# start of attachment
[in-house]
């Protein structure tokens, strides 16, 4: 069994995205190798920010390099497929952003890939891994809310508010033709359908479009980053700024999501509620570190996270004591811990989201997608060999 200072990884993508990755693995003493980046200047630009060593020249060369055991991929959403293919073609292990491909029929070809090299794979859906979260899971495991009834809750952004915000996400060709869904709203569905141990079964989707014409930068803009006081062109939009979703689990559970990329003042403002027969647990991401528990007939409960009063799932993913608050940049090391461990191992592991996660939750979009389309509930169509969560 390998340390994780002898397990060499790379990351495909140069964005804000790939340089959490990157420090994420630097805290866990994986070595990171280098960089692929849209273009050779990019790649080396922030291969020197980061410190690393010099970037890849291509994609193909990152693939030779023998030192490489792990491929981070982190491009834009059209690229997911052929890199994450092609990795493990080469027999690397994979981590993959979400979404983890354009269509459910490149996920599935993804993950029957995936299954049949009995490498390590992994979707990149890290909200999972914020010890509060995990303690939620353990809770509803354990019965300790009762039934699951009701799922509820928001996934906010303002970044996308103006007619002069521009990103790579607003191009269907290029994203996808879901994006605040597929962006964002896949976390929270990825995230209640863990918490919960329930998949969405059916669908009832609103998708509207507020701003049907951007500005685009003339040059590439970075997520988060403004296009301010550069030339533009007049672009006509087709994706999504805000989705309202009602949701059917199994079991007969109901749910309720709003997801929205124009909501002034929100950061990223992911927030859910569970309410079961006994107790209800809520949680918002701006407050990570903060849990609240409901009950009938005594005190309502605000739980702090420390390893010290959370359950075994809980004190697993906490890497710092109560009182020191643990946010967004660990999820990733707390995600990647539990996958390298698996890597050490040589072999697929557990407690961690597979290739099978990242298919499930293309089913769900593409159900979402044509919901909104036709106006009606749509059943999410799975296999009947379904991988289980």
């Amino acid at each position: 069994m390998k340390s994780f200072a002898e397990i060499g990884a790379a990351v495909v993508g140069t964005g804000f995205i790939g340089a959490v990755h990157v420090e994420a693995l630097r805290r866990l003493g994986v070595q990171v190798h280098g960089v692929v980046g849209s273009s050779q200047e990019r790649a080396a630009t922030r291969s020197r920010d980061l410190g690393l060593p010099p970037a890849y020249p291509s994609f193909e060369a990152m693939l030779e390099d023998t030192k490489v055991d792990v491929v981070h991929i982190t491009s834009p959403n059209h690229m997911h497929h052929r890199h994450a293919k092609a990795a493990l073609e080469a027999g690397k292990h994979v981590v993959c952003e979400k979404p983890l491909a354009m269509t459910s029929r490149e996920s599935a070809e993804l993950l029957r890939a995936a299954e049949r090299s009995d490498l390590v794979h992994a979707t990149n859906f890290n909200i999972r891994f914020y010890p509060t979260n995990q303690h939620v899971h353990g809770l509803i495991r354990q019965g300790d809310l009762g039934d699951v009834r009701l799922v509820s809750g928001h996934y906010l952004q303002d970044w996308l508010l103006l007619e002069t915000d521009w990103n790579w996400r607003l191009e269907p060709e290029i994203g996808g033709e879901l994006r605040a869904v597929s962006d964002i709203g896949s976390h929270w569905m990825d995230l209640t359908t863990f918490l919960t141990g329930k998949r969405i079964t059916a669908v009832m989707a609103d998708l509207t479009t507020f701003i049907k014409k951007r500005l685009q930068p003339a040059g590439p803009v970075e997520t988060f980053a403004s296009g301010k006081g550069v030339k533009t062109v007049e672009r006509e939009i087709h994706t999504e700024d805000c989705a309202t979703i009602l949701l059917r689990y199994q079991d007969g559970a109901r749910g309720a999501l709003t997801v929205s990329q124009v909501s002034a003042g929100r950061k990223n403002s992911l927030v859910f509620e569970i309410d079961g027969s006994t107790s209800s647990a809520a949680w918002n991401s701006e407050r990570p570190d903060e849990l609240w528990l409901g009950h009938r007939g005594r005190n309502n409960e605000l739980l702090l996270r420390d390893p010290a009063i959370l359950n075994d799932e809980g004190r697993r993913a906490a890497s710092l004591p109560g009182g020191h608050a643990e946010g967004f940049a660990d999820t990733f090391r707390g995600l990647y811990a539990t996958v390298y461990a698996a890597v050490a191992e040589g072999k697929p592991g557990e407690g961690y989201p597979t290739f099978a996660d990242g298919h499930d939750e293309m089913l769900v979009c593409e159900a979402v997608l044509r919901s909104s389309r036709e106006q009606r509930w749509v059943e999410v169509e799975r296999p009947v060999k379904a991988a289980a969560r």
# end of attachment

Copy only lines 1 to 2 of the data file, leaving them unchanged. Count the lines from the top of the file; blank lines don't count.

[in-house]
């Protein structure tokens, strides 16, 4: 069994995205190798920010390099497929952003890939891994809310508010033709359908479009980053700024999501509620570190996270004591811990989201997608060999 200072990884993508990755693995003493980046200047630009060593020249060369055991991929959403293919073609292990491909029929070809090299794979859906979260899971495991009834809750952004915000996400060709869904709203569905141990079964989707014409930068803009006081062109939009979703689990559970990329003042403002027969647990991401528990007939409960009063799932993913608050940049090391461990191992592991996660939750979009389309509930169509969560 390998340390994780002898397990060499790379990351495909140069964005804000790939340089959490990157420090994420630097805290866990994986070595990171280098960089692929849209273009050779990019790649080396922030291969020197980061410190690393010099970037890849291509994609193909990152693939030779023998030192490489792990491929981070982190491009834009059209690229997911052929890199994450092609990795493990080469027999690397994979981590993959979400979404983890354009269509459910490149996920599935993804993950029957995936299954049949009995490498390590992994979707990149890290909200999972914020010890509060995990303690939620353990809770509803354990019965300790009762039934699951009701799922509820928001996934906010303002970044996308103006007619002069521009990103790579607003191009269907290029994203996808879901994006605040597929962006964002896949976390929270990825995230209640863990918490919960329930998949969405059916669908009832609103998708509207507020701003049907951007500005685009003339040059590439970075997520988060403004296009301010550069030339533009007049672009006509087709994706999504805000989705309202009602949701059917199994079991007969109901749910309720709003997801929205124009909501002034929100950061990223992911927030859910569970309410079961006994107790209800809520949680918002701006407050990570903060849990609240409901009950009938005594005190309502605000739980702090420390390893010290959370359950075994809980004190697993906490890497710092109560009182020191643990946010967004660990999820990733707390995600990647539990996958390298698996890597050490040589072999697929557990407690961690597979290739099978990242298919499930293309089913769900593409159900979402044509919901909104036709106006009606749509059943999410799975296999009947379904991988289980």